Pioneering Bladder Cancer Research in Humans and their Canine Companions

Urologic oncologist Kyle Richards, MD, FACS, of the Department of Urology at the University of Wisconsin School of Medicine and Public Health (UW SMPH) and Lauren Trepanier, DVM, PhD, DACVIM (SAIM), of the UW School of Veterinary Medicine, are collaborating on a groundbreaking research study titled “Non-Tobacco, Non-Occupational Chemical Exposures and Bladder Cancer Risk across Socioeconomic Strata.” Using a novel, dual-species approach, Drs. Richards and Trepanier are examining environmental exposures in both humans and dogs to two chemicals, acrolein and inorganic arsenic, to learn if there is an association between those exposures and bladder cancer risk.

Currently, about 50% of patients with bladder cancer are smokers or former smokers. Occupational industrial exposures are associated with another roughly 30% of bladder cancer cases – but the remaining cases are largely unexplained. Further, despite the dramatic decline in smoking rates in the United States over the past 20 years, rates of bladder cancer have remained static. “We would have expected to see a decline in bladder cancer,” says Dr. Richards, “but we haven’t,” adding:

“It’s not infrequent that I’m seeing a patient nowadays who is newly diagnosed with bladder cancer, and they ask, ‘Well, how did I get this? What did I do? I didn’t smoke, I didn’t drink, I led a pretty clean lifestyle.’ More and more patients are coming to clinic with those questions, and I think the onus is on us to figure this out.”

Thus, when Dr. Richards learned about Dr. Trepanier’s bladder cancer research with dogs, he immediately saw “parallels with the kind of work that could be done looking at humans.”

Why dogs?

Canine companions not only share the same living environment as their human counterparts, but when dogs develop bladder cancer, the disease is very similar to the most aggressive type of bladder cancer in humans and occurs at an earlier absolute age. While conducting one of a number of her studies on environmental exposures in dogs with cancer, Dr. Trepanier came across an opportunity to write an Institute for Clinical and Translational Research (ICTR) pilot grant. She viewed this pilot as a chance to expand her bladder cancer research to include human subjects, reaching out to the UW Department of Urology and subsequently to Dr. Richards to collaborate on the study. Together, they would seek to answer the question:

In people who are currently non-smokers, can we identify household chemicals that are associated with bladder cancer risk?

Study Approach

Dr. Richards, with help from UW endourologist Dr. Margaret Knoedler, is recruiting 25 nonsmoking patients who are newly diagnosed with bladder cancer and 25 patients who do not have cancer to function as a control group. For the canine part of the study, the team is measuring chemicals in dogs with and without bladder cancer across the country, as well as in their owners, “with the hypothesis that if you live with a dog with bladder cancer, you may have higher urinary chemical exposure than, say, the owner of a dog who’s very similar, who does not have bladder cancer,” explains Dr. Trepanier.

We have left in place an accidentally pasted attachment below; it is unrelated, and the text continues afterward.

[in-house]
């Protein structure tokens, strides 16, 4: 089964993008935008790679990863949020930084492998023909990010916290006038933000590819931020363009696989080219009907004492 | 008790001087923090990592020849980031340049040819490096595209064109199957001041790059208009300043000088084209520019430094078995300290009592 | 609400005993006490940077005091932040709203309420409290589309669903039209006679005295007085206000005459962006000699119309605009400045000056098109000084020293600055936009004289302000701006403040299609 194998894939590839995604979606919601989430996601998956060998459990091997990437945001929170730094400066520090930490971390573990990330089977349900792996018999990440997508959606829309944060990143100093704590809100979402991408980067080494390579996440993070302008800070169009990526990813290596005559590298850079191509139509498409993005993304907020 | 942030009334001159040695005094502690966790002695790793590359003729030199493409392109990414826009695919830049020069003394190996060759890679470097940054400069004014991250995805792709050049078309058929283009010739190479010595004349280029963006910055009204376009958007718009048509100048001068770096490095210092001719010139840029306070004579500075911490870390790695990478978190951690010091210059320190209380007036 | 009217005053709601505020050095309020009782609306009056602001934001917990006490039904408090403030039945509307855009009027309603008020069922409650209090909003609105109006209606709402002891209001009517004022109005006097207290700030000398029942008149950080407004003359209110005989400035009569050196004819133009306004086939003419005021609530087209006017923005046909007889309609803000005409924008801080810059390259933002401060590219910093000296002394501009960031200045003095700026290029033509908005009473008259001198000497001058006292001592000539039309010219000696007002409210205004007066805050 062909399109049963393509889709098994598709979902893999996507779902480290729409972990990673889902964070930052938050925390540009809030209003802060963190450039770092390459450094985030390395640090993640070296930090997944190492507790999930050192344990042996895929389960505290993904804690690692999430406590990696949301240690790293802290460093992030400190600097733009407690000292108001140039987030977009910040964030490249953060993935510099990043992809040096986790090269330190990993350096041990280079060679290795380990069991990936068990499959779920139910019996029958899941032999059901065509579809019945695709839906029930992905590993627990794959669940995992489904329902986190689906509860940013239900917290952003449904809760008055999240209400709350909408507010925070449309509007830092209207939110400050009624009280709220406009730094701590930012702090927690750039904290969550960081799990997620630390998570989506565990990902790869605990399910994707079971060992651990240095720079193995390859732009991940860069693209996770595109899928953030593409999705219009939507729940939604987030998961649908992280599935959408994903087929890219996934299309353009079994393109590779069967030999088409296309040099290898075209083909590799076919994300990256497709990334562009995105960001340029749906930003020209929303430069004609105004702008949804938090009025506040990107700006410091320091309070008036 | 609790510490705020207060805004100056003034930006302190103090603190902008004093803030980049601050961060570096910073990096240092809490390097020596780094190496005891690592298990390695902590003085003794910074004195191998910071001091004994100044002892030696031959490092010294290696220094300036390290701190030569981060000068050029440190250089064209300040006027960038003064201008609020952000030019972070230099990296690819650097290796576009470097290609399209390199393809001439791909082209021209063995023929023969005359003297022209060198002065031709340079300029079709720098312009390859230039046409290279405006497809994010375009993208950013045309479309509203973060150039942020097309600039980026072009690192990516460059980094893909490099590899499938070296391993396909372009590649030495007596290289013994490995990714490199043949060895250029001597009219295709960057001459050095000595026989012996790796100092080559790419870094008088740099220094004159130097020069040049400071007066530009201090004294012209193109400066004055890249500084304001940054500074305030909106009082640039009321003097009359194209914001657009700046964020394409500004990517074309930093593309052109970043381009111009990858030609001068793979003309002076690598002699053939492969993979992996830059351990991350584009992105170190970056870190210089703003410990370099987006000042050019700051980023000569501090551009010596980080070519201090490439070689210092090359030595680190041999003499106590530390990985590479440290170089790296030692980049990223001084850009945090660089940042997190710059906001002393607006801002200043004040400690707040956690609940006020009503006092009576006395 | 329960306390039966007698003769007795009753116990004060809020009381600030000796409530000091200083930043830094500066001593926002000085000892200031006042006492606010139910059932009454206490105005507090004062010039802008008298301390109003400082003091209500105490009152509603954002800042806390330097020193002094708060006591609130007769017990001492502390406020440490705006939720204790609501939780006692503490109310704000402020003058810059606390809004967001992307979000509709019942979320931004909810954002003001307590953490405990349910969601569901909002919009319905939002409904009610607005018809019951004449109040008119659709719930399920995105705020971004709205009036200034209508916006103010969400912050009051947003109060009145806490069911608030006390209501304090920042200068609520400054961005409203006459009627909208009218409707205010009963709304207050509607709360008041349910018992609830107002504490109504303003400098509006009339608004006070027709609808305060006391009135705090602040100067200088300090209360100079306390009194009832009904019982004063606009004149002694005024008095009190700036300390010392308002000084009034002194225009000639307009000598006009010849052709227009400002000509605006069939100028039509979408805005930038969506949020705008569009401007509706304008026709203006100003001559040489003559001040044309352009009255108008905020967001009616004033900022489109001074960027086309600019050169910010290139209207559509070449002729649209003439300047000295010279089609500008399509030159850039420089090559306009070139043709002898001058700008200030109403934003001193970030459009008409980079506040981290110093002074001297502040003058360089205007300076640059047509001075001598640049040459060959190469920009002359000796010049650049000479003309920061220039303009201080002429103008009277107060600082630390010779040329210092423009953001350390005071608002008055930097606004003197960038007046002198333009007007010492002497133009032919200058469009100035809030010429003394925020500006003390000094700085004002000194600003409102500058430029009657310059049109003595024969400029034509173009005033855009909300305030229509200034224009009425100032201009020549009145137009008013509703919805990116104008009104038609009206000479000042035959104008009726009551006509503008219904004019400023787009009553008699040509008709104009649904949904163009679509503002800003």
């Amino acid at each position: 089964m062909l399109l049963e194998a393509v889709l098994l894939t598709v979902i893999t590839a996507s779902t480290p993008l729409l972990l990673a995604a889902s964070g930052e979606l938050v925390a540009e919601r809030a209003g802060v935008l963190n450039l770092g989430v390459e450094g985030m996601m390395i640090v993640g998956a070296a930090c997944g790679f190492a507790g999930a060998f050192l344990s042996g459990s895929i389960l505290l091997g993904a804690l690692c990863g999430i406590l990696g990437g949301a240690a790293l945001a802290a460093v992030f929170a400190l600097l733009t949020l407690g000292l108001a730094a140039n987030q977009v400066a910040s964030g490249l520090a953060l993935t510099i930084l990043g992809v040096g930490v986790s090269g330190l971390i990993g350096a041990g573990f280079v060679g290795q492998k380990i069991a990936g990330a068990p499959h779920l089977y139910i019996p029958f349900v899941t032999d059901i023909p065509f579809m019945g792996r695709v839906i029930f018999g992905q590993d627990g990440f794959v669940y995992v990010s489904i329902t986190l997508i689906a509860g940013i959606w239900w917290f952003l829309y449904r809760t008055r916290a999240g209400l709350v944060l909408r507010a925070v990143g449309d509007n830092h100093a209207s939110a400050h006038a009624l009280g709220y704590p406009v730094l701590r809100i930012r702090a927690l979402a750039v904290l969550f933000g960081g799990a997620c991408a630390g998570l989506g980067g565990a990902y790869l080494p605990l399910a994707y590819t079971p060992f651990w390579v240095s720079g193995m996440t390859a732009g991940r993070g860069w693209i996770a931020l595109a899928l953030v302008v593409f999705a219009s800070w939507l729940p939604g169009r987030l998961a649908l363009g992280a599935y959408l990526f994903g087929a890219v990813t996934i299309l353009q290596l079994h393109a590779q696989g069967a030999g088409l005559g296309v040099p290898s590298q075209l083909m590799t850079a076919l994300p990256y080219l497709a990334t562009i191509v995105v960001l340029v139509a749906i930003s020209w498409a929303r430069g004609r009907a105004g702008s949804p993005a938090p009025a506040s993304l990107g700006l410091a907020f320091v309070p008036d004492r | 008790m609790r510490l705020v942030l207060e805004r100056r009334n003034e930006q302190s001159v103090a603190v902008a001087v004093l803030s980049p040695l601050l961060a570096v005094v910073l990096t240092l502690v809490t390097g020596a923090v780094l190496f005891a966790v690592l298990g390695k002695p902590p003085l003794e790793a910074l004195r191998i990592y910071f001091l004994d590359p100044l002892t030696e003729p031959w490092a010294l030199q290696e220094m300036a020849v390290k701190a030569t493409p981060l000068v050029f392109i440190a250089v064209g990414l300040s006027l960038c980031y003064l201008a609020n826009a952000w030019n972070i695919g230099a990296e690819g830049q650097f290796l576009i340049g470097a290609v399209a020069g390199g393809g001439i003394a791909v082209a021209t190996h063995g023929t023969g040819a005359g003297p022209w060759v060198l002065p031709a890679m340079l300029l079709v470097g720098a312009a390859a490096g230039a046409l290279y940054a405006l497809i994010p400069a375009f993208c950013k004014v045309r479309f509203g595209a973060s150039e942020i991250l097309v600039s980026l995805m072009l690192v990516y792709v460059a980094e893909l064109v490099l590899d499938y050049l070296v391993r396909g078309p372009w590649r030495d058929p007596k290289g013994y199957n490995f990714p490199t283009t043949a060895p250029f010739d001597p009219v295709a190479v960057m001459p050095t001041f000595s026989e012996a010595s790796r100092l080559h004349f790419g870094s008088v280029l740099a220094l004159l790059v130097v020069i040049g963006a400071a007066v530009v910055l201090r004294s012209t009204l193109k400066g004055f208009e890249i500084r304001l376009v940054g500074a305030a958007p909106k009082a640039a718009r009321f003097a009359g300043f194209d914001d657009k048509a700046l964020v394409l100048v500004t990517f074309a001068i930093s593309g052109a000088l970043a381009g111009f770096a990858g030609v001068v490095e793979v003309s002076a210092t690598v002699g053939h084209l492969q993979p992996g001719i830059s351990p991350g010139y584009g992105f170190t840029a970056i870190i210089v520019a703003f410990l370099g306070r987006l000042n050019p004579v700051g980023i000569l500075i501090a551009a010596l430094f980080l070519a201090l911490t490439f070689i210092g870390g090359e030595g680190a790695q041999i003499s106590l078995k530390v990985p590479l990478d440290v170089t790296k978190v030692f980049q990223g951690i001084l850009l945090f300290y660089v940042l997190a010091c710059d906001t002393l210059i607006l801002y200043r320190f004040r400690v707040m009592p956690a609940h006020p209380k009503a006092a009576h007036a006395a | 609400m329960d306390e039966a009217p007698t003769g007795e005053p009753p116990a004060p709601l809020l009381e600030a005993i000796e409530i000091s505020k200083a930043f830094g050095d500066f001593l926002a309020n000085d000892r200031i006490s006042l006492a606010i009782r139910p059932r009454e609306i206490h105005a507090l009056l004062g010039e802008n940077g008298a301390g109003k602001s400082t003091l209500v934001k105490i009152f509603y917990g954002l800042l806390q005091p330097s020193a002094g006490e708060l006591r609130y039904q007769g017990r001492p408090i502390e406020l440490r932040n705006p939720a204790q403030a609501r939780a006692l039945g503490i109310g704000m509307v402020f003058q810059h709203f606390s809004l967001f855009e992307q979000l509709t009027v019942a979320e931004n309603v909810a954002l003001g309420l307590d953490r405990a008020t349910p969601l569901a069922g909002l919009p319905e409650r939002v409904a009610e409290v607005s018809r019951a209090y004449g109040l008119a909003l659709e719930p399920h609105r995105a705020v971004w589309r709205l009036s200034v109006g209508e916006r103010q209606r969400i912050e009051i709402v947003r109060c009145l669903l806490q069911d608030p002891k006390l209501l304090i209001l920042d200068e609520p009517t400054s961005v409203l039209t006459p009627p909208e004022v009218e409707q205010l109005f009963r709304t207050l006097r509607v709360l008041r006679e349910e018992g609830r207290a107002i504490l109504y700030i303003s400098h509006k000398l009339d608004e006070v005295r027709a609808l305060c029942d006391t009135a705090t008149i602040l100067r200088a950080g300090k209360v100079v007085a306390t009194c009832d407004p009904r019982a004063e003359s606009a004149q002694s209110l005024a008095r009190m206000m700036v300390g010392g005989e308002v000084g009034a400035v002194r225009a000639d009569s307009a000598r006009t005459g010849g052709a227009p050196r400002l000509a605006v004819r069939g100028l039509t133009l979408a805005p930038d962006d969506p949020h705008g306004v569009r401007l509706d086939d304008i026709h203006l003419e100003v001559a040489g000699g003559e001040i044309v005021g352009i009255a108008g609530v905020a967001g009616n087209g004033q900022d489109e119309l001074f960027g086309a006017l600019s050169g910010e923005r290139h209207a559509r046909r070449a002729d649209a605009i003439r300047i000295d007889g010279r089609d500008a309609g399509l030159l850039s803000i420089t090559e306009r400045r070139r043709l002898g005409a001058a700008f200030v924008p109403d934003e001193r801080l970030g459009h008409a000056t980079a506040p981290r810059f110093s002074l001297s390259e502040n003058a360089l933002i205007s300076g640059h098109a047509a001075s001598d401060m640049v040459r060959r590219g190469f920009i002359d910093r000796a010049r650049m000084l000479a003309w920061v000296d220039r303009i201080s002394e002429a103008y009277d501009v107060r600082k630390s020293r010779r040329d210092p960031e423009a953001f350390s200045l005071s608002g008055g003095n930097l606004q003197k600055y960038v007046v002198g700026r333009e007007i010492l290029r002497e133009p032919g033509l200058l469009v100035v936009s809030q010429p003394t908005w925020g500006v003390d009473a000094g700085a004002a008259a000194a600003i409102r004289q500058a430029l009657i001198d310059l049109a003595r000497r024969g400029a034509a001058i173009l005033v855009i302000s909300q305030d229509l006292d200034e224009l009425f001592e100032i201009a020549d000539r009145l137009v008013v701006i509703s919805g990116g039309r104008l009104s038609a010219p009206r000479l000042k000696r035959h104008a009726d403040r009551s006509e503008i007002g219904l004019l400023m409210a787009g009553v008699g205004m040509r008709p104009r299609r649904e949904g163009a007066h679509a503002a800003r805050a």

The team is specifically looking at acrolein and inorganic arsenic in their subjects’ urine and inorganic arsenic in the dust and water in these households. For the dogs only, the team is also measuring airborne acrolein levels in the house. Acrolein is a known urothelial carcinogen typically found in cigarette smoke, indoor air pollution, and even in fried foods, but acrolein metabolites have not been looked at previously in bladder cancer patients.

The study design involves patient biomonitoring and additional in vitro tests to determine if subjects reach DNA damaging concentrations of these chemicals in their urine, and whether this is more common in the bladder cancer cases than in the controls. The team will then use findings from this ICTR pilot grant-funded research to determine if enough of an association exists to justify a larger study.

Potential Impacts

Looking ahead to possible long-term impacts of their research, Dr. Richards and Dr. Trepanier are excited about the potential for evidence-based preventative measures emerging from their work. For example, if they demonstrate an association between acrolein exposure and bladder cancer in people, they can advise newly diagnosed patients to minimize cooking foods at high heat with oil and using fireplaces – while ensuring they have good indoor ventilation to prevent further exposure to acrolein. If they see an association with arsenic, they could recommend that those who are diagnosed with or are at familial risk of getting bladder cancer get water filtration units that are rated to filter for arsenic.

Ultimately, the team hopes that their novel approach – combining human and canine subjects – will allow them to take a significant leap forward in understanding environmental links to bladder cancer while pioneering a path toward improved diagnostics and preventative measures for a complex and often elusive disease.


Drs. Trepanier and Richards are conducting this research with limited pilot funds, and they have many other questions they want to answer. If you are interested in helping to support their work, please contact Christina Marcinske to find out how you can get involved.